The Salty and the Sweet – A poem for Parsha Eikev (Aliyah 4)

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From there, they journeyed to Gudgodah, and from Gudgodah to Yotvath, a land with streams of water.

Deuteronomy 10:7

The first time I thought about how good it is
when the salt and the sweet blend together
was in Israel.

I was there on a program, because even if
one isn’t on a program, a trip to Israel
is different from going to Palm Springs

or even Paris…It is a journey with weight.
It is the culmination of thousands of years
of history. It’s what your ancestors

always wanted for you, and what was
promised to you before anyone had a pen
to write anything down.

I had some free time, which is unusual
on a program when so much is packed
into your every day, you need a lifetime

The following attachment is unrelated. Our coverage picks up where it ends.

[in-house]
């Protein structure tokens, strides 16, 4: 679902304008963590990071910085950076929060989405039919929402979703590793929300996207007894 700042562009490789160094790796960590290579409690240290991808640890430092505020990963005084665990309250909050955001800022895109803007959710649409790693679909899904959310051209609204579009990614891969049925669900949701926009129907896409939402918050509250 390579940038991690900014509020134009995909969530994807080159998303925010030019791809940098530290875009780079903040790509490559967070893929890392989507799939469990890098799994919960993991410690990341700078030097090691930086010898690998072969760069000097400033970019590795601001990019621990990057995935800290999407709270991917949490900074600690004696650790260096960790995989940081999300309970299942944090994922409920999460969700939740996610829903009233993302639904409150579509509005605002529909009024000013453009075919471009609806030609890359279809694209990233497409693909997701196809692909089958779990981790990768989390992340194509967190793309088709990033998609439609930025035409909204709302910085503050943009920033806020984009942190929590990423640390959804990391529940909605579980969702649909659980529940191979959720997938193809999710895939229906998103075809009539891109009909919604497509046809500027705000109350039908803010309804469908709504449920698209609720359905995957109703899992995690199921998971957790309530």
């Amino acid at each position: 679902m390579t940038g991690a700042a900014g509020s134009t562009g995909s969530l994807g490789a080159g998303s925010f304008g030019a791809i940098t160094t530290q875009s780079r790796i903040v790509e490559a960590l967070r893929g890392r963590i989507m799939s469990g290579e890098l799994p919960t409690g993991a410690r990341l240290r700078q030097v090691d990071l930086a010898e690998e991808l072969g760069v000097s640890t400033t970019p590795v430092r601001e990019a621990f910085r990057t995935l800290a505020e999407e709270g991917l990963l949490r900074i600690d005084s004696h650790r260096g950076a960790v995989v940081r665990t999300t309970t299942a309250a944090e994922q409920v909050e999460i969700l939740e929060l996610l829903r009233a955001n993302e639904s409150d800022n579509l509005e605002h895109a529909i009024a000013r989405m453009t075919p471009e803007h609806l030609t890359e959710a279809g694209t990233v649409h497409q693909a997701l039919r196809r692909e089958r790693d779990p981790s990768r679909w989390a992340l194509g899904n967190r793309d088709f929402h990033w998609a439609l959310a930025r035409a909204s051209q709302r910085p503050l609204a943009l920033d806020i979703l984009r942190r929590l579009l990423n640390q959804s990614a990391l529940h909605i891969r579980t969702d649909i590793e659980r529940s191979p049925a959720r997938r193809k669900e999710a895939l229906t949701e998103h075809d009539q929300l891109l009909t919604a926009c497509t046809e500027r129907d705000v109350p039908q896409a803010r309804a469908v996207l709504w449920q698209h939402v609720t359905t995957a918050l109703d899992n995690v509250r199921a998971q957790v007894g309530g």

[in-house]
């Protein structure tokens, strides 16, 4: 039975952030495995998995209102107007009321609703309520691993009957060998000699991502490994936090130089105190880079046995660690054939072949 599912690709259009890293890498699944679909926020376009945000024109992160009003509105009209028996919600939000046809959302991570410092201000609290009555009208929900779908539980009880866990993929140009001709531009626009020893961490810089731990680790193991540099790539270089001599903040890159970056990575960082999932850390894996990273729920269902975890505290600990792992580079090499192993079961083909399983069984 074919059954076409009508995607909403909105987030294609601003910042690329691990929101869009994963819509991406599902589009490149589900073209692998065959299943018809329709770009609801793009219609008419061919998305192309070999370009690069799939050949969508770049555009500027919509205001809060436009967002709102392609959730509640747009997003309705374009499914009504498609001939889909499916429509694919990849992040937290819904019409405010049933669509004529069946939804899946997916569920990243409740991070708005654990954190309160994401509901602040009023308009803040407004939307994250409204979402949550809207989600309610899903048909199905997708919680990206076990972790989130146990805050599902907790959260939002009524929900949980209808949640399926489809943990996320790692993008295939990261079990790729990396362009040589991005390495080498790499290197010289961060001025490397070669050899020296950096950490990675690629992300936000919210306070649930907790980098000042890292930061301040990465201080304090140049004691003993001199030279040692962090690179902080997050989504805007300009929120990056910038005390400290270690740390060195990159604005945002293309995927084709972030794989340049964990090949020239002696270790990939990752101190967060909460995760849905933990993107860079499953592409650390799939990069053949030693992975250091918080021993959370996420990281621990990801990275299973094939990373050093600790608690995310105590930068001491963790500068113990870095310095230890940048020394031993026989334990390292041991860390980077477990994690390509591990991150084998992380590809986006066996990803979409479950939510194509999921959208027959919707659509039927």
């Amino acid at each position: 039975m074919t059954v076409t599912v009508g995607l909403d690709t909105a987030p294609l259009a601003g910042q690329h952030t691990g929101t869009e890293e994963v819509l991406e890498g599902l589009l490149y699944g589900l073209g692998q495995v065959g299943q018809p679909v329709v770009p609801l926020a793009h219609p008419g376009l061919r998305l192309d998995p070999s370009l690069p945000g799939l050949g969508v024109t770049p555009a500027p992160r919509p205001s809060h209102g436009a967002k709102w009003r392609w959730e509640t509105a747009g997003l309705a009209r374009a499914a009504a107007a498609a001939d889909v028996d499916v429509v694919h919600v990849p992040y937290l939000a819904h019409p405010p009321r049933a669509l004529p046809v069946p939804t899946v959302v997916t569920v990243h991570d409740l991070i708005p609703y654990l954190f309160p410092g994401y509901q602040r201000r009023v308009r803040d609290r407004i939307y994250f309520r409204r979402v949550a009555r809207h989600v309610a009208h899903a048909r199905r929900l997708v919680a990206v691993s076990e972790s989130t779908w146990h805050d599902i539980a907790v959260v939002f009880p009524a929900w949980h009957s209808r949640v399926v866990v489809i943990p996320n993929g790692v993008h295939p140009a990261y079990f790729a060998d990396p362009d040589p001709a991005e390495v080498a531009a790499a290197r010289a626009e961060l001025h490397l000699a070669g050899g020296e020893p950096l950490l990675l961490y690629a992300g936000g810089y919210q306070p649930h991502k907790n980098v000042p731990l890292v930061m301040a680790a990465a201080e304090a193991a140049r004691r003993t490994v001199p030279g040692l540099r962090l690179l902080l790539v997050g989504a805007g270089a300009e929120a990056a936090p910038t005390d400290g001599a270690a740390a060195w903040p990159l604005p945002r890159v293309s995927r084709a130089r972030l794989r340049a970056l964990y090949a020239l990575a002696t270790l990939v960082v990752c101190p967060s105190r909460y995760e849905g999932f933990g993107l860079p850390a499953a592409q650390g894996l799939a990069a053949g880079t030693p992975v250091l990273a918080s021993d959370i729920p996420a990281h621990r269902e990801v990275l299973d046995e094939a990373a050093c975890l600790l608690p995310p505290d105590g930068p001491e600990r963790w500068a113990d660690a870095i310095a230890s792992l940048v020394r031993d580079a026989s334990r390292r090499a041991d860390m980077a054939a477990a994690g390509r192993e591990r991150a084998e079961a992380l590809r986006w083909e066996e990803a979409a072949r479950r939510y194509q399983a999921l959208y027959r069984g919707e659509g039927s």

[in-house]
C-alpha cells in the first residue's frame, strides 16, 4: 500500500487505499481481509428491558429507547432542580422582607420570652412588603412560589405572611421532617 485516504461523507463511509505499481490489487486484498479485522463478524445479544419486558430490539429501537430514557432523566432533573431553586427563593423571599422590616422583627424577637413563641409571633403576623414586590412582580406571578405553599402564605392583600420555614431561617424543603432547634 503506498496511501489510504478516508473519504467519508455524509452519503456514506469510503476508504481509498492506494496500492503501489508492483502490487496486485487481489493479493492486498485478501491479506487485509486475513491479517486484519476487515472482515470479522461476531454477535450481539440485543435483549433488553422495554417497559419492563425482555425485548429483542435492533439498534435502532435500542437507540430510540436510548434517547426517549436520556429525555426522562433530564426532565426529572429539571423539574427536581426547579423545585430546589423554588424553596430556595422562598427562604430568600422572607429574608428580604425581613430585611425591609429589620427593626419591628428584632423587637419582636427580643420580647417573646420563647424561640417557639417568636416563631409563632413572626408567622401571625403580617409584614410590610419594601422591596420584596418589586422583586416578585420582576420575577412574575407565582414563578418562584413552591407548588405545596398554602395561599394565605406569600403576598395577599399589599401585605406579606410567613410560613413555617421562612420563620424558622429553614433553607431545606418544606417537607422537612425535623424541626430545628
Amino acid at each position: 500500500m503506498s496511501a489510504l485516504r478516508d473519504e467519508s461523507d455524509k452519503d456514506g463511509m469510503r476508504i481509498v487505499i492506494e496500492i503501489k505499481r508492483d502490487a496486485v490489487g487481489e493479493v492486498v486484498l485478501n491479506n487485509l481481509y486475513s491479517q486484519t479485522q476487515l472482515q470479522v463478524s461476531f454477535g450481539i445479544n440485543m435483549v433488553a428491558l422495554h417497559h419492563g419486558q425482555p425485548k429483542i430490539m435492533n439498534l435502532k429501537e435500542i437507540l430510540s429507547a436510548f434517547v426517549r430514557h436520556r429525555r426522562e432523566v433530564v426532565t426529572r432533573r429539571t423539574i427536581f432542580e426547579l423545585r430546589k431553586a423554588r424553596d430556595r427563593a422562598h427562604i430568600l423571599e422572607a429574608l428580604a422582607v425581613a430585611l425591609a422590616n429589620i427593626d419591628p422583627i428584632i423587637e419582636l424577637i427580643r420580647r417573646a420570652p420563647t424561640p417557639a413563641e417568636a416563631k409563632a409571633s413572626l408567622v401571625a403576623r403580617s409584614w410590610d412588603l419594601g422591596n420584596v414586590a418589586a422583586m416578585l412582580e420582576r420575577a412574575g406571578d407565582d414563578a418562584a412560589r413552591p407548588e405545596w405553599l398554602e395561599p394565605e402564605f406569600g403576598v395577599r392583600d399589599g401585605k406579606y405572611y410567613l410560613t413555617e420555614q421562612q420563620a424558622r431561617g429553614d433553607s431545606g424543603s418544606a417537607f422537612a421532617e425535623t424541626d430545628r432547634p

to sleep it off when you return to
what you call home. And there,
across the street from the beach, in the

magnificent and modern city of Tel Aviv
sat Yotvata – a miracle of a dairy restaurant
with a beckoning watermelon and salty cheese

on the menu like a revelation. In my young state
(my hair hadn’t even thought about turning gray
or leaving my head yet) I had never heard of

mixing fruit and cheese. My tongue was in love.
Soon all kinds of opposites started showing up
in my diet, the most significant addition –

sea salt and chocolate. According to
all the knowledge available to me, Yotvata
is permanently closed in Tel Aviv though

some sources say they moved to Rome
perhaps to rejuvenate the empire.
But Kibbutz Yotvata still thrives

on the land where the Israelites visited
after a stop in Gudgodah on their journey
to their permanent home across the river.

Sometimes things are too salty, sometimes
too sweet. But the blending of these disparates
ascends above all the conflicts of our tongues.

These poems are offered free for your enjoyment. If you use them as part of an event, meeting, educational or liturgical setting, please consider tipping the author.

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